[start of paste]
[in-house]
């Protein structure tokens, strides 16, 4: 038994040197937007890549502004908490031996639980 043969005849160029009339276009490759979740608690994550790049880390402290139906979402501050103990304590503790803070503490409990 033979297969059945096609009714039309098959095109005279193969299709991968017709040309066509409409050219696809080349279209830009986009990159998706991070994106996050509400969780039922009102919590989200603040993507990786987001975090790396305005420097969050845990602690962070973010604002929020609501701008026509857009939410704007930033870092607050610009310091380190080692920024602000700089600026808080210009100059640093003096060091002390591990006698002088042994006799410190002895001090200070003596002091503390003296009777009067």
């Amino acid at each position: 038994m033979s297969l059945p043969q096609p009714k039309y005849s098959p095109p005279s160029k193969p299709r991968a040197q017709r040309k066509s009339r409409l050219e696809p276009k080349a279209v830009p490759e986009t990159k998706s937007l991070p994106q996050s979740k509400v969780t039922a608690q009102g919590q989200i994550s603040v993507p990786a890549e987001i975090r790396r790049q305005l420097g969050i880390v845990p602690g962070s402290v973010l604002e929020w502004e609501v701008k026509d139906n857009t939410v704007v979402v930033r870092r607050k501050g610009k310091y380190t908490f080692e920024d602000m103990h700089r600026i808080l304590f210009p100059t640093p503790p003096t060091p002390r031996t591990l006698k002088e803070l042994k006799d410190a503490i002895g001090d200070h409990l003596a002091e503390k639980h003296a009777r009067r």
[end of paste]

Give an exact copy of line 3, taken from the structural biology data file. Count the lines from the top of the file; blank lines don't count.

């Amino acid at each position: 038994m033979s297969l059945p043969q096609p009714k039309y005849s098959p095109p005279s160029k193969p299709r991968a040197q017709r040309k066509s009339r409409l050219e696809p276009k080349a279209v830009p490759e986009t990159k998706s937007l991070p994106q996050s979740k509400v969780t039922a608690q009102g919590q989200i994550s603040v993507p990786a890549e987001i975090r790396r790049q305005l420097g969050i880390v845990p602690g962070s402290v973010l604002e929020w502004e609501v701008k026509d139906n857009t939410v704007v979402v930033r870092r607050k501050g610009k310091y380190t908490f080692e920024d602000m103990h700089r600026i808080l304590f210009p100059t640093p503790p003096t060091p002390r031996t591990l006698k002088e803070l042994k006799d410190a503490i002895g001090d200070h409990l003596a002091e503390k639980h003296a009777r009067r």